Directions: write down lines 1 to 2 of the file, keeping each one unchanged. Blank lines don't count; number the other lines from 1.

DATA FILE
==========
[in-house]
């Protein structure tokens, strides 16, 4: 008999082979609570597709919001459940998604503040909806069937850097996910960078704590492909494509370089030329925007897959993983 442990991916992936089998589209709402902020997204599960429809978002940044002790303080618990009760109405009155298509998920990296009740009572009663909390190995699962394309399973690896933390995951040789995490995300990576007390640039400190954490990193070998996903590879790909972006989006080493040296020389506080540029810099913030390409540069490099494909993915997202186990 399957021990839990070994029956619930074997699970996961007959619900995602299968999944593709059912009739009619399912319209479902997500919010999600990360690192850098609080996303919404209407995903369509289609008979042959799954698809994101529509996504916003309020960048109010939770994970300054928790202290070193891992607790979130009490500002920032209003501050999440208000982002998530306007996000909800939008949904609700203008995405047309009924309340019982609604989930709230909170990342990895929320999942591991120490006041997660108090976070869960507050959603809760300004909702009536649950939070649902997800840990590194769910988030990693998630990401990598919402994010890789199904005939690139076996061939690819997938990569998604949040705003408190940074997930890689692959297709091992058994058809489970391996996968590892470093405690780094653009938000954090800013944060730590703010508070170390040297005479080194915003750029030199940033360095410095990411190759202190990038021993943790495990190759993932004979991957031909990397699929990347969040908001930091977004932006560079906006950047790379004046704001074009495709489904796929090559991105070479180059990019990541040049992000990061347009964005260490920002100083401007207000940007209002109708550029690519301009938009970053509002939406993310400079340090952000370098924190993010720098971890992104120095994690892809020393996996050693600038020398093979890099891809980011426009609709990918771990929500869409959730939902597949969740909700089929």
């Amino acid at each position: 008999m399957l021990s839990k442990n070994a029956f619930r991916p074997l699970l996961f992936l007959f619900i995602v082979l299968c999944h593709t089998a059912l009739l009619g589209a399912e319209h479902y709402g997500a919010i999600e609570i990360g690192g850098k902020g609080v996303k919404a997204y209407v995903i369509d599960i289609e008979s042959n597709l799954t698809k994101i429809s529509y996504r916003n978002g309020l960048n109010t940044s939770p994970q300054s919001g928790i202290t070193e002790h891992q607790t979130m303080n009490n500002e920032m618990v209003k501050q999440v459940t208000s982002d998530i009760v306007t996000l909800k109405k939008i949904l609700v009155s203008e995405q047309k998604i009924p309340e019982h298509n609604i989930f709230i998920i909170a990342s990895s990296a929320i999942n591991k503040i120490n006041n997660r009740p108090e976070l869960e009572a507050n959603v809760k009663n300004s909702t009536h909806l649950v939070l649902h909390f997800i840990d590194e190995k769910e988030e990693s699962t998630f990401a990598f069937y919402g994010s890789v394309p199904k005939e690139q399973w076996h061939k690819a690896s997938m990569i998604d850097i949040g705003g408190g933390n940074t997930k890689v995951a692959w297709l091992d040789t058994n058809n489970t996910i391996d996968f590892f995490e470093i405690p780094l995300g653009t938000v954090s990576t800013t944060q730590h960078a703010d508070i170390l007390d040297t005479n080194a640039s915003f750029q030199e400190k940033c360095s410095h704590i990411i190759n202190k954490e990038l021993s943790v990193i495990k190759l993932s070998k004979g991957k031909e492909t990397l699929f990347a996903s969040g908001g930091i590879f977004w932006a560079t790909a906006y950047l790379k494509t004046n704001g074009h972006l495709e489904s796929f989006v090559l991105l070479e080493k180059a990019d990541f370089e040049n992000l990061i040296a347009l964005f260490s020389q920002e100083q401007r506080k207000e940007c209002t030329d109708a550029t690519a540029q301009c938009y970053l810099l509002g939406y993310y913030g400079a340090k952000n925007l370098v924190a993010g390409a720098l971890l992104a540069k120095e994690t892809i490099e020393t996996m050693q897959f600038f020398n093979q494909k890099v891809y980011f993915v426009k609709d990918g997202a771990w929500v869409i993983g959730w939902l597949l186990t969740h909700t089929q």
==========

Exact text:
[in-house]
């Protein structure tokens, strides 16, 4: 008999082979609570597709919001459940998604503040909806069937850097996910960078704590492909494509370089030329925007897959993983 442990991916992936089998589209709402902020997204599960429809978002940044002790303080618990009760109405009155298509998920990296009740009572009663909390190995699962394309399973690896933390995951040789995490995300990576007390640039400190954490990193070998996903590879790909972006989006080493040296020389506080540029810099913030390409540069490099494909993915997202186990 399957021990839990070994029956619930074997699970996961007959619900995602299968999944593709059912009739009619399912319209479902997500919010999600990360690192850098609080996303919404209407995903369509289609008979042959799954698809994101529509996504916003309020960048109010939770994970300054928790202290070193891992607790979130009490500002920032209003501050999440208000982002998530306007996000909800939008949904609700203008995405047309009924309340019982609604989930709230909170990342990895929320999942591991120490006041997660108090976070869960507050959603809760300004909702009536649950939070649902997800840990590194769910988030990693998630990401990598919402994010890789199904005939690139076996061939690819997938990569998604949040705003408190940074997930890689692959297709091992058994058809489970391996996968590892470093405690780094653009938000954090800013944060730590703010508070170390040297005479080194915003750029030199940033360095410095990411190759202190990038021993943790495990190759993932004979991957031909990397699929990347969040908001930091977004932006560079906006950047790379004046704001074009495709489904796929090559991105070479180059990019990541040049992000990061347009964005260490920002100083401007207000940007209002109708550029690519301009938009970053509002939406993310400079340090952000370098924190993010720098971890992104120095994690892809020393996996050693600038020398093979890099891809980011426009609709990918771990929500869409959730939902597949969740909700089929």